There is a requirement that signage needs to be a certain distance from a highway, and that may place it on private land. I’ve photoshopped some examples of replacing either existing directional signs, or public footpath ones, to potentially get around that issue. But I have placed in photoshop a couple of examples of new locations too.

Lane End Now
Lane End Proposed
Merry Harriers Proposed
Woodlands Road Top Proposed
Woodlands Road Bottom Proposed
Village Shop Proposed
Woodlands Road Proposed (closeup)

As you can see, the signs may be able to show the existing locations such as Chiddingfold or Dunsfold etc. But we could also add the shop (post office), stations, the Church and the Pub. 

The Parish Council have said they will investigate what is and isn’t allowed on signage, and obviously there’s the hurdle of funding. The council suggested sharing on the website for people to feedback on, I hope you like them.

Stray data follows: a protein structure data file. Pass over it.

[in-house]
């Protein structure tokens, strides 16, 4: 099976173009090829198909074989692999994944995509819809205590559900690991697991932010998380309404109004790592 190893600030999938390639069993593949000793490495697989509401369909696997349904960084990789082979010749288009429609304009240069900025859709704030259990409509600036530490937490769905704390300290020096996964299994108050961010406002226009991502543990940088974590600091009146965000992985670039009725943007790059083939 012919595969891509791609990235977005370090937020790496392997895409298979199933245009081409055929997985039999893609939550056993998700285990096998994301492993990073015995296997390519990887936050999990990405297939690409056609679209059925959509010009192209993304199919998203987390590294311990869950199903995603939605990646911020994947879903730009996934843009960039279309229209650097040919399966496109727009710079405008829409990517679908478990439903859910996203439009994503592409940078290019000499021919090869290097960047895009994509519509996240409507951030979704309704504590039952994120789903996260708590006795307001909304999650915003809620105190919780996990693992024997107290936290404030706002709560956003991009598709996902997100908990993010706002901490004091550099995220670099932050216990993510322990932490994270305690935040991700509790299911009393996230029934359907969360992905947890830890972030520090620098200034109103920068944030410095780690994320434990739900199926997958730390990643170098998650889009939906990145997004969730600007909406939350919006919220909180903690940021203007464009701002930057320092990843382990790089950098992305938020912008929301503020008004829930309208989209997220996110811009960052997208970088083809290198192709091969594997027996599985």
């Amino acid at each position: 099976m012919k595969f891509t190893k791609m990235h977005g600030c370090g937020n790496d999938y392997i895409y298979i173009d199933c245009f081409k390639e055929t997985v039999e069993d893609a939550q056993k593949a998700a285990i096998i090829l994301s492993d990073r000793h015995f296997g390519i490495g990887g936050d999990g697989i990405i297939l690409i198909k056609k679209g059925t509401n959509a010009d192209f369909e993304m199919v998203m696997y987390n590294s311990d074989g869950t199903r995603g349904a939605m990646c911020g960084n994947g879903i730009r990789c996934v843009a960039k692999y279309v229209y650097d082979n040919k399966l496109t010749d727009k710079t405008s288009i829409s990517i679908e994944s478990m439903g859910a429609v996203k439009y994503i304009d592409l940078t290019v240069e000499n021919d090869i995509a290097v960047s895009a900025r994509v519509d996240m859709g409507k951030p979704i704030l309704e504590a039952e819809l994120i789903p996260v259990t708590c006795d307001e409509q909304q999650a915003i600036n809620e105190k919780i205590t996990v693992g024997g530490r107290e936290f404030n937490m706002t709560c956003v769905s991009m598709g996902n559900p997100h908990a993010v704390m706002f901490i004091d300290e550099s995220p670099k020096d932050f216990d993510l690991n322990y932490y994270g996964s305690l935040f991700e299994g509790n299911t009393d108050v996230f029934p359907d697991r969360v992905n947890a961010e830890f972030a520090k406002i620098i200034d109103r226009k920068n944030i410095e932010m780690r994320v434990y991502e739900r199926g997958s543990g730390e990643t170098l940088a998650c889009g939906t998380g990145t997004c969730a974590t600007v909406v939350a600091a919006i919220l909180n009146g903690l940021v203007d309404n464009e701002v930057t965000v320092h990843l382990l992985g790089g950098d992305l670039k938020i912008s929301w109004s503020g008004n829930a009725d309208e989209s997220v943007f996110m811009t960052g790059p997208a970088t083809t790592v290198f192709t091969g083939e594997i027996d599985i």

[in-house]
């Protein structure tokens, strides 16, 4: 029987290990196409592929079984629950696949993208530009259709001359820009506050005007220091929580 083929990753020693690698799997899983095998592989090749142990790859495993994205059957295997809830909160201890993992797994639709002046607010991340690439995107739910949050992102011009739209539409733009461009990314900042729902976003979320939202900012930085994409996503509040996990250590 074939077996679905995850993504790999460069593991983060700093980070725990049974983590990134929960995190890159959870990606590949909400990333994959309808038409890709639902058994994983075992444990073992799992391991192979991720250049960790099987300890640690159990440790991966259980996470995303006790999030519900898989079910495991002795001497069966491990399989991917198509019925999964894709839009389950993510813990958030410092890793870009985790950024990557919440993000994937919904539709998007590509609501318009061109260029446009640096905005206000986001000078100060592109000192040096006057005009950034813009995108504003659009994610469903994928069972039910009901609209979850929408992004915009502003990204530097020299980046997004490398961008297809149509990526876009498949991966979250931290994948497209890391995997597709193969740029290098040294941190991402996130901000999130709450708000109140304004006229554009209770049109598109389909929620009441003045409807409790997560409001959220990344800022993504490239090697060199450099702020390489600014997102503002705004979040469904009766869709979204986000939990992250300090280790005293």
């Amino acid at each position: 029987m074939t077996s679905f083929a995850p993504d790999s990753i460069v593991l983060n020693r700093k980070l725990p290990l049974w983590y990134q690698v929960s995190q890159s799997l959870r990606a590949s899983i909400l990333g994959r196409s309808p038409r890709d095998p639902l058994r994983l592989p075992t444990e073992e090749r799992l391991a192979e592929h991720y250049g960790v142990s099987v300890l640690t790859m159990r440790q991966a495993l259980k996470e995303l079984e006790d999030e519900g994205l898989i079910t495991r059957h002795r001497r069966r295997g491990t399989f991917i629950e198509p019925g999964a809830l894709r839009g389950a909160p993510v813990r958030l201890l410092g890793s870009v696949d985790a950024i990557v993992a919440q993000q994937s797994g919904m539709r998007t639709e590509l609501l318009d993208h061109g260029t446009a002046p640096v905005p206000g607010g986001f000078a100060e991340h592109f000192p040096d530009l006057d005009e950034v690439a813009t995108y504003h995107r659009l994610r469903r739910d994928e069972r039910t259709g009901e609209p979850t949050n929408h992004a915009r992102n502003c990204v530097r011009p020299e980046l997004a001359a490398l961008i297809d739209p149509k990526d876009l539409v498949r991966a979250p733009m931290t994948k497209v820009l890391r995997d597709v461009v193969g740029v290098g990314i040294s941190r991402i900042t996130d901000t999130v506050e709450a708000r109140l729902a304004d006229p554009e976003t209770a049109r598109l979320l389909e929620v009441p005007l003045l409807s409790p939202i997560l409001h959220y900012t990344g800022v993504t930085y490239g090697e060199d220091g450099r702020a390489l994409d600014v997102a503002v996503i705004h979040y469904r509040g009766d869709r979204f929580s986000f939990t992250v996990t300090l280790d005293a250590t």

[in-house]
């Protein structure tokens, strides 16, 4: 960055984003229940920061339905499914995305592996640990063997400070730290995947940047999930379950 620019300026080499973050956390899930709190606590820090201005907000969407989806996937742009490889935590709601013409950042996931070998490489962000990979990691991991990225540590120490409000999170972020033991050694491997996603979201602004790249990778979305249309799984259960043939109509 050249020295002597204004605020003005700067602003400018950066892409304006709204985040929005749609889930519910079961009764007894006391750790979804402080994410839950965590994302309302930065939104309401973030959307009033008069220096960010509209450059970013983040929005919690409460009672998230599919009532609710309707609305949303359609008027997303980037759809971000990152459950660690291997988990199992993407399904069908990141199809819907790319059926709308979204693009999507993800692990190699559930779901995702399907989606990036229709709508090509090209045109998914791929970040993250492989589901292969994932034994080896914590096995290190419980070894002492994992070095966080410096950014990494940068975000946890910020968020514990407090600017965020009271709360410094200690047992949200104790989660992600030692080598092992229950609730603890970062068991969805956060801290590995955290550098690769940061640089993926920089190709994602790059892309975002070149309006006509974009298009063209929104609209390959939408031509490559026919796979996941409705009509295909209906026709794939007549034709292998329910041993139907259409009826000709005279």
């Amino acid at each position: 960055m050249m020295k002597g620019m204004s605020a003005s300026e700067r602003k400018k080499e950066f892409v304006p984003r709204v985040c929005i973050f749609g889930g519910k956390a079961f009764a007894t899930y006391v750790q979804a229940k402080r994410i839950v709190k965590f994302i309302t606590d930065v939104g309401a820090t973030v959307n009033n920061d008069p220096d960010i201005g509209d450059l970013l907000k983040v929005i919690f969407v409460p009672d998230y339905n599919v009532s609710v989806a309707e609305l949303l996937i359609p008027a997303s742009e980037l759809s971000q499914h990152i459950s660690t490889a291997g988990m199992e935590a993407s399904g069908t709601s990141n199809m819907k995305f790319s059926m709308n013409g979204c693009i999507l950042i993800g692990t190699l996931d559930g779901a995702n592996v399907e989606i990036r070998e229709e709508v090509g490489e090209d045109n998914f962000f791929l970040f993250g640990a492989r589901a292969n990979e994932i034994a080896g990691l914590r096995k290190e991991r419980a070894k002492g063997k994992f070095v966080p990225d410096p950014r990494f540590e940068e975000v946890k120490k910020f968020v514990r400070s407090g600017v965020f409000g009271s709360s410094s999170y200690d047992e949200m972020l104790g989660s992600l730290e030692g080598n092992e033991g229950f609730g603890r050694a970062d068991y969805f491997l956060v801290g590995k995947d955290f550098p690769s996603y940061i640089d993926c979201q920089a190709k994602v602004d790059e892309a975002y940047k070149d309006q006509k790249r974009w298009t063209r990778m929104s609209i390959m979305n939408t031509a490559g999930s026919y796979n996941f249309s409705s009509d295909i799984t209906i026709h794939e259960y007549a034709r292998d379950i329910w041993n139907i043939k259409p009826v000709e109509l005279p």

Gareth Munro – June 2024

Learn to Save a Life

Did you know that CPR and early defibrillation can double or even triple a person’s chance of survival in an emergency?

Join us for a hands-on training session to equip yourself with the skills to make a difference.

Use of defibrillators and CPR will be covered, and also any other first aid emergencies you might be concerned about. The session is free, but a donation would be appreciated. It is being run by our local NHS Ambulance Volunteers, Guildford and District Community First Responders, who respond to 999 ambulance emergencies to start treatment while the ambulance is on its way.

The session will take place 10:30am Sat 6July in Hambledon Village Hall. It will last about 1.5/2hrs. Please  contact Sarah Stuckey on sarah@stuckey.org.uk if you’d like to attend. Include your name and phone number please.

Heath and Wellbeing Event, Chiddingfold Village Hall

Many Hambledon residents are registered at either Chiddingfold Surgery or Witley and Milford Medical Partnership, even more now that the Guildford Rivers Practice in Milford is closing.